Few would deny that finding property in London of solid quality and for the right price is quite the ask at the best of times. However, when it comes to trying to go about the process from a foreign country and when English isn’t in fact your native language, things have a habit of becoming all the more complicated.
Now, it’s important to remember than in this day and age it is in fact surprisingly rare to come across a genuinely dodgy landlord with a property of the same nature. It’s just too difficult to get away with unfair service or the letting of a poor property these days, but at the same time there will always be those who operate on a much higher level than others.
So in the instance of an Italian national looking to make the move to London for the first time, what kinds of questions should you be sure to ask any prospective landlord prior to signing any contracts?
What is Not Included In the Rent?
In terms of sorting out the price of the place and what you’ll be paying, this is just about the more important question of all. The reason being that while in some rental properties the rent covers everything, in others it covers far less. From gas to electricity to building maintenance fees to parking charges and so on and so forth, there’s a lot to be taken into account and a great deal that can make what appears to be a great price considerably less realistic. So rather than taking anything for granted, be sure to ask about what the rent covers.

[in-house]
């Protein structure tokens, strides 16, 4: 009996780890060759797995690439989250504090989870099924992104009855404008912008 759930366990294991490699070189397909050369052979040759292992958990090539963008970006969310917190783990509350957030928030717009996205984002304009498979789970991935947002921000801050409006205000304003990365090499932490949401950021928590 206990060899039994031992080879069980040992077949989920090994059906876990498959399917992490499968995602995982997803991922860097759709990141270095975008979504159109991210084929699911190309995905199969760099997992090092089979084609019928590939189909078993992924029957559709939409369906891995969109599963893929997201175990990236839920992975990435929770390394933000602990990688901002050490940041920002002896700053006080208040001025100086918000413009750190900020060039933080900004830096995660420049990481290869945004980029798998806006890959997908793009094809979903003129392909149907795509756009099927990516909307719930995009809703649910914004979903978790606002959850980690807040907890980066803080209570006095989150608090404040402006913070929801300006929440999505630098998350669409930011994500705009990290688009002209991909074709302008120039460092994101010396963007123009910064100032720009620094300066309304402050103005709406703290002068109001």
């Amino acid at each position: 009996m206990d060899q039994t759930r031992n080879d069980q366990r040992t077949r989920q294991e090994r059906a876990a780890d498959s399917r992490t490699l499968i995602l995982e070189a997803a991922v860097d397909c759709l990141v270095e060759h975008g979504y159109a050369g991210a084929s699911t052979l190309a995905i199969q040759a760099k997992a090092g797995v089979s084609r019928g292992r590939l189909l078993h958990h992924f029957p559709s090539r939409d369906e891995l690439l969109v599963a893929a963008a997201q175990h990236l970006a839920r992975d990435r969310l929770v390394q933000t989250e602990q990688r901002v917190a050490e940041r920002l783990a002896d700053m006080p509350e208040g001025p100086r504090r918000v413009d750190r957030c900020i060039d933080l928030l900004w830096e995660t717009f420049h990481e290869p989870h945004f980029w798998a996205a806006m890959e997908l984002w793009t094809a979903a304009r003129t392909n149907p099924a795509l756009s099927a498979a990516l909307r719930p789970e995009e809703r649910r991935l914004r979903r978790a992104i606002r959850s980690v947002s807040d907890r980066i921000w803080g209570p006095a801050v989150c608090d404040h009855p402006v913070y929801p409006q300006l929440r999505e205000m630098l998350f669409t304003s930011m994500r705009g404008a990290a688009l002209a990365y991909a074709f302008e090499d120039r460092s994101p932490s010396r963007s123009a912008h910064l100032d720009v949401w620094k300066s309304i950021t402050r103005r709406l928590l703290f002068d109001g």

Do You Have the Property’s Gas Safety Certificate?
It’s a legal requirement in the UK for all property owners letting their places out to have their gas installations checked and certified for safety on a regular basis. It’s therefore standard for landlords to hold onto and produce this certificate upon request – those unable or unwilling to do so may be both breaking the law and putting the lives of their tenants at risk. And just for the record, saying they have it isn’t good enough – they need to produce it.
When Were the Appliances Last Changed?
If you are looking to rent a property that already has anything like a washing machine, a cooker, fridge, dryer or anything else across the board, these will all be factors in determining how much rent you pay. As such, it’s important to ask what kind of condition they’re in and when they were last repaired as if they’ve been in use since 1984 and are largely falling to pieces, it’s not fair that you should be expected to both use them and pay for them.
Is the Property Insured?
You’ll need to ensure you have your own insurance in place to cover your own belongings, but at the same time it’s important to ask whether or not the building as a whole is insured. The reason being that without insurance, it may be impossible for the landlord to carry out urgent or major repairs when and where needed…if at all. From broken boilers to electrical issues and structural problems too, insurance is a fundamental essential for any landlord you want to do business with.
Do You Have References?
Any landlord operating in London with a reputation to be proud of will be more than willing to offer details of one or more references to verify their own claims to fame. It’s standard practice for UK tenants to ask for and speak to references (if necessary) prior to signing up with a private landlord, so don’t be afraid to do so. After all, if they refuse your request, this will probably tell you all you need to know about them.
Can I Take Some Time to Think?
Last but not least, it’s of course in your best interests to take some time to think things over – what with the importance of the decision you’ll be making. But at the same time, asking the landlord for a little time to think things over is also a good test of their character and professionalism. You should never for one minute feel as if you are being pressured or hurried into making your decision – respectful and professional landlords do not operate in such a way. As such, even if you’ve pretty much made up your mind already, it’s still a good idea to ask for at least a little time just to gauge how helpful and accommodating or otherwise your prospective new landlord may be.